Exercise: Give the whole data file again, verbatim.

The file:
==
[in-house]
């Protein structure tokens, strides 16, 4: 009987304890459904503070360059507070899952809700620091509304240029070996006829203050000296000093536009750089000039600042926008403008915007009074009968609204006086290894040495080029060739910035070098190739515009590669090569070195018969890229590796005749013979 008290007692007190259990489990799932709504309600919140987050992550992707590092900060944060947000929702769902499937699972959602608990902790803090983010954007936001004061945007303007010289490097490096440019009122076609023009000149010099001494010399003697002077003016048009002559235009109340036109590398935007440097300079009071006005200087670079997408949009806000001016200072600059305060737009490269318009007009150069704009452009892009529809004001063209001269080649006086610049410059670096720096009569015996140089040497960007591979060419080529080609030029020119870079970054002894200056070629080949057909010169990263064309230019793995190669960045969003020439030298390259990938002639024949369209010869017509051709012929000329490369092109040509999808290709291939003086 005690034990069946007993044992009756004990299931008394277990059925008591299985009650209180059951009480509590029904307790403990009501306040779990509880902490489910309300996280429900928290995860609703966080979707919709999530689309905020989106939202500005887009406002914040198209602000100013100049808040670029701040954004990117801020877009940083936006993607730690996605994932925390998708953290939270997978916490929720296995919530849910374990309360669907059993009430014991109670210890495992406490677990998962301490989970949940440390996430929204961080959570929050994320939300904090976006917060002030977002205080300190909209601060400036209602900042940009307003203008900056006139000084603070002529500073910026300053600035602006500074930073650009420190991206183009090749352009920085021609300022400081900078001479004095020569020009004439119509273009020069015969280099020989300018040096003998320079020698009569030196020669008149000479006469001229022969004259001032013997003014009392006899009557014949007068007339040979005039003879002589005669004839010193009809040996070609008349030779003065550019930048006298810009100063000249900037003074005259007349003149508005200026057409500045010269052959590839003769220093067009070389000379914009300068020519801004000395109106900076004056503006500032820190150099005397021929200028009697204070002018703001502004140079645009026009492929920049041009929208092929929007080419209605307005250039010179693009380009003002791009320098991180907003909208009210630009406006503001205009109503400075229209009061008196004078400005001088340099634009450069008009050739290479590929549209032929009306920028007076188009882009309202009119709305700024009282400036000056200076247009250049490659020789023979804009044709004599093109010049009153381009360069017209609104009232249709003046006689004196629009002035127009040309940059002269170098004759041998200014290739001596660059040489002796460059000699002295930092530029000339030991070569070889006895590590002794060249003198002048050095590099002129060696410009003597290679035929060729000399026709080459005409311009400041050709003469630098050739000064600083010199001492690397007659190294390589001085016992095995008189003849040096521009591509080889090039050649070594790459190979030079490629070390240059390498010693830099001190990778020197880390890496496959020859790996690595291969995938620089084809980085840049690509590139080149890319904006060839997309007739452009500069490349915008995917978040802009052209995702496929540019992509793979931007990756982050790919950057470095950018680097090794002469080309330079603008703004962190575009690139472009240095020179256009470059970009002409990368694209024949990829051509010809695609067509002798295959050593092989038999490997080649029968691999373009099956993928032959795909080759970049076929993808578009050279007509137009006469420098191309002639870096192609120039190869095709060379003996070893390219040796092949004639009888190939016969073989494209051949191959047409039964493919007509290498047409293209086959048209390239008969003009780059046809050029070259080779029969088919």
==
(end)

[in-house]
């Protein structure tokens, strides 16, 4: 009987304890459904503070360059507070899952809700620091509304240029070996006829203050000296000093536009750089000039600042926008403008915007009074009968609204006086290894040495080029060739910035070098190739515009590669090569070195018969890229590796005749013979 008290007692007190259990489990799932709504309600919140987050992550992707590092900060944060947000929702769902499937699972959602608990902790803090983010954007936001004061945007303007010289490097490096440019009122076609023009000149010099001494010399003697002077003016048009002559235009109340036109590398935007440097300079009071006005200087670079997408949009806000001016200072600059305060737009490269318009007009150069704009452009892009529809004001063209001269080649006086610049410059670096720096009569015996140089040497960007591979060419080529080609030029020119870079970054002894200056070629080949057909010169990263064309230019793995190669960045969003020439030298390259990938002639024949369209010869017509051709012929000329490369092109040509999808290709291939003086 005690034990069946007993044992009756004990299931008394277990059925008591299985009650209180059951009480509590029904307790403990009501306040779990509880902490489910309300996280429900928290995860609703966080979707919709999530689309905020989106939202500005887009406002914040198209602000100013100049808040670029701040954004990117801020877009940083936006993607730690996605994932925390998708953290939270997978916490929720296995919530849910374990309360669907059993009430014991109670210890495992406490677990998962301490989970949940440390996430929204961080959570929050994320939300904090976006917060002030977002205080300190909209601060400036209602900042940009307003203008900056006139000084603070002529500073910026300053600035602006500074930073650009420190991206183009090749352009920085021609300022400081900078001479004095020569020009004439119509273009020069015969280099020989300018040096003998320079020698009569030196020669008149000479006469001229022969004259001032013997003014009392006899009557014949007068007339040979005039003879002589005669004839010193009809040996070609008349030779003065550019930048006298810009100063000249900037003074005259007349003149508005200026057409500045010269052959590839003769220093067009070389000379914009300068020519801004000395109106900076004056503006500032820190150099005397021929200028009697204070002018703001502004140079645009026009492929920049041009929208092929929007080419209605307005250039010179693009380009003002791009320098991180907003909208009210630009406006503001205009109503400075229209009061008196004078400005001088340099634009450069008009050739290479590929549209032929009306920028007076188009882009309202009119709305700024009282400036000056200076247009250049490659020789023979804009044709004599093109010049009153381009360069017209609104009232249709003046006689004196629009002035127009040309940059002269170098004759041998200014290739001596660059040489002796460059000699002295930092530029000339030991070569070889006895590590002794060249003198002048050095590099002129060696410009003597290679035929060729000399026709080459005409311009400041050709003469630098050739000064600083010199001492690397007659190294390589001085016992095995008189003849040096521009591509080889090039050649070594790459190979030079490629070390240059390498010693830099001190990778020197880390890496496959020859790996690595291969995938620089084809980085840049690509590139080149890319904006060839997309007739452009500069490349915008995917978040802009052209995702496929540019992509793979931007990756982050790919950057470095950018680097090794002469080309330079603008703004962190575009690139472009240095020179256009470059970009002409990368694209024949990829051509010809695609067509002798295959050593092989038999490997080649029968691999373009099956993928032959795909080759970049076929993808578009050279007509137009006469420098191309002639870096192609120039190869095709060379003996070893390219040796092949004639009888190939016969073989494209051949191959047409039964493919007509290498047409293209086959048209390239008969003009780059046809050029070259080779029969088919």